The Taiwan Lantern Festival 2015

Last month I had the privilege of being invited to Taiwan by the Taiwan Ministry of Tourism to enjoy the island nation’s annual Lantern Festival. What an amazing treat.

The Lantern Festival is traditionally celebrated on the 15th day of the first Chinese lunar month and we spent a full day at the incredible Sun Moon Lake (coming in the next post) before arriving in the city of Taichung where the official opening ceremony was taking place.

 

I purposefully didn’t do any research because I wanted to go with the flow and enjoy the experience. I have to admit I expected things to be a bit crazy because of all the tourists, but like everything else I had experienced in the previous couple of days in Taiwan, the festival was very well organised. There were signs in multiple languages, clean toilets and plenty of volunteers, security personnel and police around.

The atmosphere was electric and a serious sensory overload (in a good way). It was a festival filled with fireworks, flying lanterns, barbeques and, well, a sheep petting area.

 

 

Our small group went to find out where we were seated before going off to explore and we were more than happy to discover we’d been given VIP seating. We understood the handbag check and the metal detector before we were allowed to take our seats, but the Secretive Service seemed a bit over the top for us out-of-towners. Then we discovered we were seated in the same area as President Ma Ying-Jeou and Premier Mao Chi-Kuo. I love a good hook up!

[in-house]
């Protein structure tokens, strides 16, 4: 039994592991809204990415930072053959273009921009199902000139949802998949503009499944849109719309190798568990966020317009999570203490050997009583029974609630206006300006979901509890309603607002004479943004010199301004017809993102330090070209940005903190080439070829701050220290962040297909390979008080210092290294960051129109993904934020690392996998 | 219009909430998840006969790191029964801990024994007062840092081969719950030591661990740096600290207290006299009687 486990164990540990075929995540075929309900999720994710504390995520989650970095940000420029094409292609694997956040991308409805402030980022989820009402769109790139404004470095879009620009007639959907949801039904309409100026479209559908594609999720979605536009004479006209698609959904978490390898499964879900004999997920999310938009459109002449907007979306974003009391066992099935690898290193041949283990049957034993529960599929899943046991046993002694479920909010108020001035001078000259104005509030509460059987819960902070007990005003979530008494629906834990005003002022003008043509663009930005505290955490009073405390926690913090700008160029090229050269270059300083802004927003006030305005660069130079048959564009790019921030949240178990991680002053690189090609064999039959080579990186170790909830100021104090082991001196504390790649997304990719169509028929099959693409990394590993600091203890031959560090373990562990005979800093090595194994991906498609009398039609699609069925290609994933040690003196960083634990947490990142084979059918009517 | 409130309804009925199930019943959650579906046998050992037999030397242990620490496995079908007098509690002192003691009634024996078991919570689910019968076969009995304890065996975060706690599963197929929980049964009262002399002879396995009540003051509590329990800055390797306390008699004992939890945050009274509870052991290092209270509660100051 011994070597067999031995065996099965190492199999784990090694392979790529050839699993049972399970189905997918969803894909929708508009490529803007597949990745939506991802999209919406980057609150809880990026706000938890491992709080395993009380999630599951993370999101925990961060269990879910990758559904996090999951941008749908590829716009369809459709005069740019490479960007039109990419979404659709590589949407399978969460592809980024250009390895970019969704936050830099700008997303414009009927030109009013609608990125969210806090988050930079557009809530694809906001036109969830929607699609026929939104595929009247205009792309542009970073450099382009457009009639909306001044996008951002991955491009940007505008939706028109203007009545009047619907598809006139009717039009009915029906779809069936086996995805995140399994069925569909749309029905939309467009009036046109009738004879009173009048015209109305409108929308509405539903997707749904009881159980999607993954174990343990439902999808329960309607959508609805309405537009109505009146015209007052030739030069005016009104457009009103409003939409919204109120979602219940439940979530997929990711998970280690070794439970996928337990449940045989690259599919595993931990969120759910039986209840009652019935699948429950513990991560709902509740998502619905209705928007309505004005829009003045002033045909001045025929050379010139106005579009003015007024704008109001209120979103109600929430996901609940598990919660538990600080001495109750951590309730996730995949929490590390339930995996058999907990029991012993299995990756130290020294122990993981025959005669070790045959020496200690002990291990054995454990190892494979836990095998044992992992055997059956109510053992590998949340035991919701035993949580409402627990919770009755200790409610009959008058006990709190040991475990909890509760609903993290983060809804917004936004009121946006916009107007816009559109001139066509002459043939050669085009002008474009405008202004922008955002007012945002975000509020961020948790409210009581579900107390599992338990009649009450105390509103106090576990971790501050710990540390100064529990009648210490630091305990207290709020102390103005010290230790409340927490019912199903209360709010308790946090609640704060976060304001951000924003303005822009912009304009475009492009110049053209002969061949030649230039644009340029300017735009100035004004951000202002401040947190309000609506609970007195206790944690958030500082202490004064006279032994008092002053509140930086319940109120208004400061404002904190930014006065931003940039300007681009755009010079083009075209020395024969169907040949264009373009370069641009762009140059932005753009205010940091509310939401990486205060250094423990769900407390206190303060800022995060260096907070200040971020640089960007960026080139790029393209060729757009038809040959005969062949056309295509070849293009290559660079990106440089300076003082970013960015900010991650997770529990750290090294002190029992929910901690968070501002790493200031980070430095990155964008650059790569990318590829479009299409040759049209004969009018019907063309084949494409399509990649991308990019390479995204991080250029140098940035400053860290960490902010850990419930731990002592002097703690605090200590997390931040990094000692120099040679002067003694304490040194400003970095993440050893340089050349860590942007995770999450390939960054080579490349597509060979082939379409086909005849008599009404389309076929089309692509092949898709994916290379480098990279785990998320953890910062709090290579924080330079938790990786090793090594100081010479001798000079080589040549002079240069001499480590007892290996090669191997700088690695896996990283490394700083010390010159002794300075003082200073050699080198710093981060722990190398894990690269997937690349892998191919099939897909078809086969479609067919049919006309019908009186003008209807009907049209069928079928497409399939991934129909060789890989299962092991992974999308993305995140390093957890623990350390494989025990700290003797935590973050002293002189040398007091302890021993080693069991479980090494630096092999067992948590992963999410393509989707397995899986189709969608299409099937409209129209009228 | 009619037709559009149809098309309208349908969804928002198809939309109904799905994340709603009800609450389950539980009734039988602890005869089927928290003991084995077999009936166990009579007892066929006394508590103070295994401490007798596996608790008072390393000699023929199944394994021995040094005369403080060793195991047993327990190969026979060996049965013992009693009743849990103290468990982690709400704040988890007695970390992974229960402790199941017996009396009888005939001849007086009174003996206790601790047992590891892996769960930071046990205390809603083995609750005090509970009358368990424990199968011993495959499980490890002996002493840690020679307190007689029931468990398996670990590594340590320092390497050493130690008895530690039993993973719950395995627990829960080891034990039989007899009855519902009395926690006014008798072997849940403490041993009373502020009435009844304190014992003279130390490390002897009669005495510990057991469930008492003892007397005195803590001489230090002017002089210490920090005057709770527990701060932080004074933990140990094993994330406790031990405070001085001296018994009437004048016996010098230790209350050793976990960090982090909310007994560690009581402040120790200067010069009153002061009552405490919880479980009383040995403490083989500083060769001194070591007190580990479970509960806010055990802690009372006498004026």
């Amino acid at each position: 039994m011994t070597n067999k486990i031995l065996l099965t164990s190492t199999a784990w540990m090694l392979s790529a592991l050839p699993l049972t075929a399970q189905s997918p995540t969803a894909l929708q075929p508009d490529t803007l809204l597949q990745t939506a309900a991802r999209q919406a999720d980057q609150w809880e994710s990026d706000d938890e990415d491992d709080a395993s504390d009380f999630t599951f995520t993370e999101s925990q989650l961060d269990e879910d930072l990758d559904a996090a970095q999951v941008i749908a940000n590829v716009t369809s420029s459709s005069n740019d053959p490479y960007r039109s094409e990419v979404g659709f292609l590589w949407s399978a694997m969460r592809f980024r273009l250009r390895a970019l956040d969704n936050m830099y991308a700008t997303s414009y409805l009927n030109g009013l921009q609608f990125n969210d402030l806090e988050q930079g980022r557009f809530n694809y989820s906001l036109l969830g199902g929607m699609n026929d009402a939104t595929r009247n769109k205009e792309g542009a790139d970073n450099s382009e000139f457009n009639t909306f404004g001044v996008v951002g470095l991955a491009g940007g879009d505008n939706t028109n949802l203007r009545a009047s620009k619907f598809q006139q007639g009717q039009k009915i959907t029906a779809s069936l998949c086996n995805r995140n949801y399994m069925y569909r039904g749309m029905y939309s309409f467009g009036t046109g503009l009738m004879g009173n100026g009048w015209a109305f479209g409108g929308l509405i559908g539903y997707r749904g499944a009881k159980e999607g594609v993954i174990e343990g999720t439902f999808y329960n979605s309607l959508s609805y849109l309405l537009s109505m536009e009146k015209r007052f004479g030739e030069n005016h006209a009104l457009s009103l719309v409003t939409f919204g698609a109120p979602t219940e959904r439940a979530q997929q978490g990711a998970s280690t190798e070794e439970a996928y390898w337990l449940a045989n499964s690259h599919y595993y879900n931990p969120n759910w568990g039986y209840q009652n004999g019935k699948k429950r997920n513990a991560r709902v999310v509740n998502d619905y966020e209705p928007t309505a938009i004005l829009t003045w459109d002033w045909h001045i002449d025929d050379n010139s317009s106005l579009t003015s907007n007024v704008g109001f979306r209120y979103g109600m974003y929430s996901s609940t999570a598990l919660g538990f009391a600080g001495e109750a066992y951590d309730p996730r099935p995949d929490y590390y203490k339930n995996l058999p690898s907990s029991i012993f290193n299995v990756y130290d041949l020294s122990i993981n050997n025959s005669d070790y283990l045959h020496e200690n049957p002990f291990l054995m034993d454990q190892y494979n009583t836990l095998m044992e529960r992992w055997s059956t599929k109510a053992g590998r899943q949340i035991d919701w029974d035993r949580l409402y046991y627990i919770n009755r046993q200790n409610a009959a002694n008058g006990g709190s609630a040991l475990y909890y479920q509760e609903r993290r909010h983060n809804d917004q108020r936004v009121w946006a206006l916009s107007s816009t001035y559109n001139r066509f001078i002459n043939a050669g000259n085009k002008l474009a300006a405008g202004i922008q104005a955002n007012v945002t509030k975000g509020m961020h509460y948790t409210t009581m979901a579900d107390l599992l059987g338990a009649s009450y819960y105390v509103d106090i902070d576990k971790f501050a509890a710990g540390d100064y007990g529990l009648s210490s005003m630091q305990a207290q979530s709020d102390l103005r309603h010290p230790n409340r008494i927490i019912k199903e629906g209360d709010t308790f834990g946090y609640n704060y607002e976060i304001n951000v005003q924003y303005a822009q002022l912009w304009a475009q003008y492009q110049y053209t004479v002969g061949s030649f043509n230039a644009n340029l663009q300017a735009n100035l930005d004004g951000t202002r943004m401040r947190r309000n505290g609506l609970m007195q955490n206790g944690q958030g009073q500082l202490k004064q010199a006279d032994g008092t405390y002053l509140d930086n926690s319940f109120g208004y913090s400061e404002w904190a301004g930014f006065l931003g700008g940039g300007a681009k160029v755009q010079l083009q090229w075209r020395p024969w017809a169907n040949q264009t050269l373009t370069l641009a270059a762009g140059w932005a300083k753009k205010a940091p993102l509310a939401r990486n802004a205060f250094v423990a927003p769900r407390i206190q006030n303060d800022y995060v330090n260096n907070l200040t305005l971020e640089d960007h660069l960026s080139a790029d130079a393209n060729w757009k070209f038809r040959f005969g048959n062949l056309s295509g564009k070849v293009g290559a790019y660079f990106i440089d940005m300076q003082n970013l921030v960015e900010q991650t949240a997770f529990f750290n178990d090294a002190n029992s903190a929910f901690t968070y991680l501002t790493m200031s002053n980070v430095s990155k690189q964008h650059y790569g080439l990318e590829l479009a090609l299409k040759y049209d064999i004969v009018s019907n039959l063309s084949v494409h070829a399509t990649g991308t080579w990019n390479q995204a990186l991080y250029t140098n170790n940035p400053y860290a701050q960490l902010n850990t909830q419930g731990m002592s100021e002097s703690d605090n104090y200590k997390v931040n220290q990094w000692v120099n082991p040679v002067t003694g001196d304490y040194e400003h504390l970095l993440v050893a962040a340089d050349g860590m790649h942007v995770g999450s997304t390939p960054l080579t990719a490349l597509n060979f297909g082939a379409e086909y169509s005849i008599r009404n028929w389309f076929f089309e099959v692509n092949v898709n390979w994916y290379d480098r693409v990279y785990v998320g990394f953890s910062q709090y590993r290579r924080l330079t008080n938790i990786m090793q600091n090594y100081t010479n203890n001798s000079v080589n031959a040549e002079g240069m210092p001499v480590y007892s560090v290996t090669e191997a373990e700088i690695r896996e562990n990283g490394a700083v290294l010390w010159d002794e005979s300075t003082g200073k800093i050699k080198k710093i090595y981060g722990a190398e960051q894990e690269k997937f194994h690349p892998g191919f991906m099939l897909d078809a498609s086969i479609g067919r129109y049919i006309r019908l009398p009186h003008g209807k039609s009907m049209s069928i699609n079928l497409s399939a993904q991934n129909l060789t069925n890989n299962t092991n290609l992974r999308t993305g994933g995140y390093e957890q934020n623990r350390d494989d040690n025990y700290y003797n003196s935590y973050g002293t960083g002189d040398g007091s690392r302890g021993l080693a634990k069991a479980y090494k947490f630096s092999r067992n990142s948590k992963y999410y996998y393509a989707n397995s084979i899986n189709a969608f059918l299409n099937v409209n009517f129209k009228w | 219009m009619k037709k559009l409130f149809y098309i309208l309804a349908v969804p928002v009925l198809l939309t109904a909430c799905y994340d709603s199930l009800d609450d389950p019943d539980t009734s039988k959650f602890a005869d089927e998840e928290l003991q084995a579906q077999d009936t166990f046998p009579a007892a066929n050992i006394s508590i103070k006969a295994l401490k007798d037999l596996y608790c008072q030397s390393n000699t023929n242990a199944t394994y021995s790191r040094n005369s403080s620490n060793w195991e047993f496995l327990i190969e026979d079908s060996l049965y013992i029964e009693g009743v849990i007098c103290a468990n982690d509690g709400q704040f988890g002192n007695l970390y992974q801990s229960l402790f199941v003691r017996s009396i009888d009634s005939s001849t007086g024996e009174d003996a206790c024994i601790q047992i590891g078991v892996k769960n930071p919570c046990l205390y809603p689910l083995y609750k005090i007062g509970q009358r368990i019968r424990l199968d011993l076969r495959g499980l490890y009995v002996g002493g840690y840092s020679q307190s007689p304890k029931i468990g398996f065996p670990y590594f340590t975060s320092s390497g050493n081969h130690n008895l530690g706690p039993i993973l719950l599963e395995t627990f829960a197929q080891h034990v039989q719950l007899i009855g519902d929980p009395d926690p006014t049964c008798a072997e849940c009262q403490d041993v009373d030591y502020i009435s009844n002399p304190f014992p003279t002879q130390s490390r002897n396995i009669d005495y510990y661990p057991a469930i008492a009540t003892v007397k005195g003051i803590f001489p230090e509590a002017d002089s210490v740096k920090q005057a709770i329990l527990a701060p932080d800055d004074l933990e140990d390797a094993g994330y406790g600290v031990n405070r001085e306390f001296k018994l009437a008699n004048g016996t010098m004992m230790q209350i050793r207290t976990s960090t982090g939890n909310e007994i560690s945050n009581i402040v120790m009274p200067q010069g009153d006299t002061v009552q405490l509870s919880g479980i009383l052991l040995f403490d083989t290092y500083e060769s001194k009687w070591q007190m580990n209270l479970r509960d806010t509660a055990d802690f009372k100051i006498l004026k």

Taiwan Lantern Festival VIP Seating

When we ‘checked-in’ we were greeted by a line up of gorgeous women and we each received a beautiful gift on our seat. Then we had about 40 minutes to take a look about so I headed straight for the ‘street food’ section. The Taiwanese are apparently bigger foodies than Singaporeans. Who knew? There was a huge assortment of sweet and savoury stands run by locals and other than the odd wave of ‘stinky tofu’ everything looked and smelled delicious. (Yes, they actually call it ‘stinky tofu’ and it’s an extremely popular, delicious snack with a horrible and unforgettable stench).